Obama tells NAACP blacks must take responsibility

July 14, 2008 7:03:21 PM PDT
Democrat Barack Obama insisted Monday that blacks must show greater responsibility for their actions. In remarks prepared for delivery at the annual NAACP convention, the man who could become the first black president said Washington must provide greater education and economic assistance, but that blacks must demand more of themselves.

"If we're serious about reclaiming that dream, we have to do more in our own lives, our own families and our own communities," Obama said. "That starts with providing the guidance our children need, turning off the TV and putting away the video games; attending those parent-teacher conferences, helping our children with their homework and setting a good example."

He added: "I know some say I've been too tough on folks about this responsibility stuff. But I'm not going to stop talking about it. Because I believe that in the end, it doesn't matter how much money we invest in our communities, or how many 10-point plans we propose, or how many government programs we launch ? none of it will make any difference if we don't seize more responsibility in our own lives."

Obama, who grew up without his father, has spoken and written at length about issues of parental responsibility and fathers participating in their children's lives. Yet a similar speech by the Illinois senator on Father's Day prompted an awkward rebuke from the Rev. Jesse Jackson, a Democratic presidential contender in 1984 and 1988, a protege of the Rev. Martin Luther King Jr. and a fellow Chicago political activist.

Jackson apologized last week after being caught saying on an open microphone that he wanted to castrate Obama for speaking down to blacks.

Republican candidate John McCain is scheduled to address the 99th meeting of the nation's largest civil rights organization on Wednesday.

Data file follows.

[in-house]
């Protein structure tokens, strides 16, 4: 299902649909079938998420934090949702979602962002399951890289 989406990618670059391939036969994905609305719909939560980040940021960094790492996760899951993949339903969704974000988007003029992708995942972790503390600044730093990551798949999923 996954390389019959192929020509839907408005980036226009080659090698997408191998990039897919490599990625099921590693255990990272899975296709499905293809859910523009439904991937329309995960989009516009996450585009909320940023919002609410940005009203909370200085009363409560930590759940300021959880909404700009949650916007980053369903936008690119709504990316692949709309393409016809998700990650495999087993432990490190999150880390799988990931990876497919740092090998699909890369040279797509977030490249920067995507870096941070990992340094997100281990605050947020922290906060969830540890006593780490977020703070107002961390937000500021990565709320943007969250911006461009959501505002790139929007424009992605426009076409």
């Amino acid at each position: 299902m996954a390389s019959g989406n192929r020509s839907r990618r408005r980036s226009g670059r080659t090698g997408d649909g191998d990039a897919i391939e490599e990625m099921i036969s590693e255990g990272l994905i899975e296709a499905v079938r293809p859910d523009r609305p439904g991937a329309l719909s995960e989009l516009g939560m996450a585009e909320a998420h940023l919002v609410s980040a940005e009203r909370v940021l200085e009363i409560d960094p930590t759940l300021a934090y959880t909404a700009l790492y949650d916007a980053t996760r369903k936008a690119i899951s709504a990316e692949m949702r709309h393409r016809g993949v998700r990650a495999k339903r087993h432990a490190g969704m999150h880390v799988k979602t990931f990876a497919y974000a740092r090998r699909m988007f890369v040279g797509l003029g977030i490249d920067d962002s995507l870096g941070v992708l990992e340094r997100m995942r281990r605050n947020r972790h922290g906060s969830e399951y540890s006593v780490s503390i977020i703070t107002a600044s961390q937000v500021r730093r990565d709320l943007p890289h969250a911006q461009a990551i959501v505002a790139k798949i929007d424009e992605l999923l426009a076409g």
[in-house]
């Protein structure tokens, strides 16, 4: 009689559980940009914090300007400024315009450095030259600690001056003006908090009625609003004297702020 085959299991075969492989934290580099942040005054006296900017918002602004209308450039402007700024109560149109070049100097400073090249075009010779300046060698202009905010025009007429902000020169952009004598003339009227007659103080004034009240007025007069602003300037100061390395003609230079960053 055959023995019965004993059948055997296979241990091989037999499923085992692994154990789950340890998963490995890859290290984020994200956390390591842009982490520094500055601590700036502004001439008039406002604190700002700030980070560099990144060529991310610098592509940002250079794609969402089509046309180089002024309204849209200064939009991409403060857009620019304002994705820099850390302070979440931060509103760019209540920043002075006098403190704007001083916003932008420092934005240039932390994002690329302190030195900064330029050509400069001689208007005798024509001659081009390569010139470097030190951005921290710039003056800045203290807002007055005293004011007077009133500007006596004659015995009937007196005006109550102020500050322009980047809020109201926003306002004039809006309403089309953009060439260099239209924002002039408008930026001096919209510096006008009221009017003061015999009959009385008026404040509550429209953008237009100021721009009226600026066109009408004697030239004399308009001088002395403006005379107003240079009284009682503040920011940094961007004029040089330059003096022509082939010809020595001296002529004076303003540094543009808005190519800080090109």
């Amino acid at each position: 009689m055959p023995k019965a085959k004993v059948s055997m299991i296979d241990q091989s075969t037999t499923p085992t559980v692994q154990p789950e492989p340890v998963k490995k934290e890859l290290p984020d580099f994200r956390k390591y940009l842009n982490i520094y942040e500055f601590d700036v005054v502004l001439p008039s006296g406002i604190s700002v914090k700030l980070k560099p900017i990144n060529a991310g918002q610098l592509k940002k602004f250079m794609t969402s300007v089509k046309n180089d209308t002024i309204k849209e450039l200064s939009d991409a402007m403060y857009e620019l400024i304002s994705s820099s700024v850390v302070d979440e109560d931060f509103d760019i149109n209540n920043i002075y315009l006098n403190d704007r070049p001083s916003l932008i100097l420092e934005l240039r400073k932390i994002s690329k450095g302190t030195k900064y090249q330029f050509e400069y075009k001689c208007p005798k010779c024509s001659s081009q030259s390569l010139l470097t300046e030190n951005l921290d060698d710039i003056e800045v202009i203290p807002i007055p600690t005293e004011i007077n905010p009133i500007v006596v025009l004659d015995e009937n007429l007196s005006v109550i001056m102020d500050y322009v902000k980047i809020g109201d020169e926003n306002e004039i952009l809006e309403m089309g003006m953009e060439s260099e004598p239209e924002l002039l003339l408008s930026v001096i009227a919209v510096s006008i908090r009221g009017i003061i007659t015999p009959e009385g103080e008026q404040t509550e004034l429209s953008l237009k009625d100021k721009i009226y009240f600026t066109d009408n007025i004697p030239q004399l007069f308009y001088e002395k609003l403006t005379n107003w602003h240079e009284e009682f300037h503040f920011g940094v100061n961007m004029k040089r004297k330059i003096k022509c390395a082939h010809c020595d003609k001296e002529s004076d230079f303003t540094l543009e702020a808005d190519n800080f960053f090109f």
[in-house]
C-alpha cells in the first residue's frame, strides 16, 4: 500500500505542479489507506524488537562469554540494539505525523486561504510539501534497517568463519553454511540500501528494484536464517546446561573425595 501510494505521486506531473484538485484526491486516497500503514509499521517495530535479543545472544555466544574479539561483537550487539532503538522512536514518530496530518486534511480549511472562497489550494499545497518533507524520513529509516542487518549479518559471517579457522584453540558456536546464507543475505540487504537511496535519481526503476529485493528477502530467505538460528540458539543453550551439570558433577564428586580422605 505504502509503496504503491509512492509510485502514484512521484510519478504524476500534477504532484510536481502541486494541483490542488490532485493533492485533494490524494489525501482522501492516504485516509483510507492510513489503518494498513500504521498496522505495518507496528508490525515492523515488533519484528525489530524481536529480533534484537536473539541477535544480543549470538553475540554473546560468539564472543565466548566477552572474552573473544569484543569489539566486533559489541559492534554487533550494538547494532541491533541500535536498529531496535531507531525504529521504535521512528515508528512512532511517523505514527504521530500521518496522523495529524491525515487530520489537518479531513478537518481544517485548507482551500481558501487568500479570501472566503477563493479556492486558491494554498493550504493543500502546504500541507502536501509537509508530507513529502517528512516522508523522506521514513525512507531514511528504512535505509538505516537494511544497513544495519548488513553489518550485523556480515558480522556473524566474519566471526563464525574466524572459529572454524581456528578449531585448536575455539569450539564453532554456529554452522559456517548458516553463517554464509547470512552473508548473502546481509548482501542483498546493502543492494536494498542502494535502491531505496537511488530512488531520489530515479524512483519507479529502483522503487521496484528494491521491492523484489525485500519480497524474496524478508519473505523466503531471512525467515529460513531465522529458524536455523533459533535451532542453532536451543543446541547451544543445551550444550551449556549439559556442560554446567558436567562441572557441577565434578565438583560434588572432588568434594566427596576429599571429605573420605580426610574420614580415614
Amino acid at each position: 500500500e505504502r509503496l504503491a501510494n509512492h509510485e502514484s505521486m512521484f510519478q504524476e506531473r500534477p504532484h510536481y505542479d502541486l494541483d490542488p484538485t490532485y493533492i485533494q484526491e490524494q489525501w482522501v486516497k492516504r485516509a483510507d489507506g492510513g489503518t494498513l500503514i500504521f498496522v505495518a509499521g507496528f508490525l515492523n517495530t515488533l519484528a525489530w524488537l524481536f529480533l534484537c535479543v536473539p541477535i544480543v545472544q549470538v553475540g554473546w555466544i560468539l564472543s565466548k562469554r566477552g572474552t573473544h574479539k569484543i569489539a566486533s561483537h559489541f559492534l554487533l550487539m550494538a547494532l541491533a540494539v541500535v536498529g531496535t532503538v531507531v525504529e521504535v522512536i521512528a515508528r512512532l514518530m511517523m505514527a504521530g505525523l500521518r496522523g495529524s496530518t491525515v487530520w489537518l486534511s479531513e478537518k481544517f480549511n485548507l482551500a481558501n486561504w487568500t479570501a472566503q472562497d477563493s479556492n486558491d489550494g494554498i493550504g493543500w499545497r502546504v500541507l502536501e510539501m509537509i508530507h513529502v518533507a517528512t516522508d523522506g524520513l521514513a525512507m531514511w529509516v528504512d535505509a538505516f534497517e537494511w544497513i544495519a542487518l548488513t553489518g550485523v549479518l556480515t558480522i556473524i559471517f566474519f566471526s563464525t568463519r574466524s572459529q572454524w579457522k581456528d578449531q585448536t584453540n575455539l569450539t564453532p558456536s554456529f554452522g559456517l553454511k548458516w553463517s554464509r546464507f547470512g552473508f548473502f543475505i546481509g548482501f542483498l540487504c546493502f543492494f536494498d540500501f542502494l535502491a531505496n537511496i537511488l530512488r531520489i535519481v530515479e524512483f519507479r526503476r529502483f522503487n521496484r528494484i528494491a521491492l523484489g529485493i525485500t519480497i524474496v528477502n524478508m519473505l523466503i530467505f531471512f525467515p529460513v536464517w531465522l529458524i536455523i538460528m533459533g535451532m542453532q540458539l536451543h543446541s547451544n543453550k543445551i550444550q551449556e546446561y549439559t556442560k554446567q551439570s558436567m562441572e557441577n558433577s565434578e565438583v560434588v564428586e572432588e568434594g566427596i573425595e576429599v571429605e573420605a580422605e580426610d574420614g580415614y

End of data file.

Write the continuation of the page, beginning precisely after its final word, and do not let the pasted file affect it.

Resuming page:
Obama spokeswoman Linda Douglass denied the candidate was trying to boost support among white voters with his own "Sister Souljah" moment. Addressing a black audience in 1992, Democrat presidential candidate Bill Clinton accused the hip-hop artist of inciting violence against whites. Some black leaders, including Jackson, criticized Clinton, but it helped reinforce his image as a politician who refused to pander.

"It's not just a speech aimed at black audiences. It's aimed at all parents," Douglass said. Noting Obama also called for more corporate and government responsibility, she added: "This is a larger theme of responsibility."

While Jackson complained about such Obama speechmaking, other civil rights activists from the NAACP disagreed. They think Obama is doing a good job balancing his role as a black candidate with the need to speak to all races.

"He can't be totally focused on the black community," said Kelvin Shaw, of Shreveport, La., Shaw said he is most interested in what Obama plans on nationwide economic issues like rising oil prices, household costs and jobs. "We need to be talking about not one race, but what affects all people."

Cincinnati Mayor Mark Mallory, the city's first directly elected black mayor, disputed Jackson's argument that Obama is ignoring other important issues for blacks such as unemployment, mortgage foreclosures and the number of blacks in prison.

"I think he absolutely has," Mallory said. Besides his messages about responsibility, Mallory said, Obama has talked about jobs, health care, education, and other "areas where black people are disproportionately affected."

Civil rights veteran Julian Bond, the NACCP board chairman, drew loud applause in a speech Sunday night when he described Obama's candidacy as a milestone.

"The country seems proud, and I know all of us here are, that a candidate campaigning in cities where he could not have stayed in a hotel 40 years ago has won his party's nomination for the nation's highest office," Bond said.

Ronald Walters, a University of Maryland political scientist who was an aide on Jackson's presidential bids, said blacks understand Obama is trying to be elected president in a majority-white nation. But he said there has been frustration for those who want Obama to lay out a specific agenda for the black community beyond speeches from the pulpit about responsibility.

McCain plans to talk about education, including expanded merit-pay programs for teachers who improve their students' academic performance.

Walters, the political scientist, said the Arizona Republican's visit is a way to say he wants to represent all groups.

"It strikes a good tone," Walters said. "If (McCain) is elected president, he can say, 'I was there, I have an open door.'"

In his remarks, Obama also criticized his rival. "Sen. McCain is going to be coming here in a couple of days and talking about education, and I'm glad to hear it. But the fact is, what he's offering amounts to little more than the same tired rhetoric about vouchers."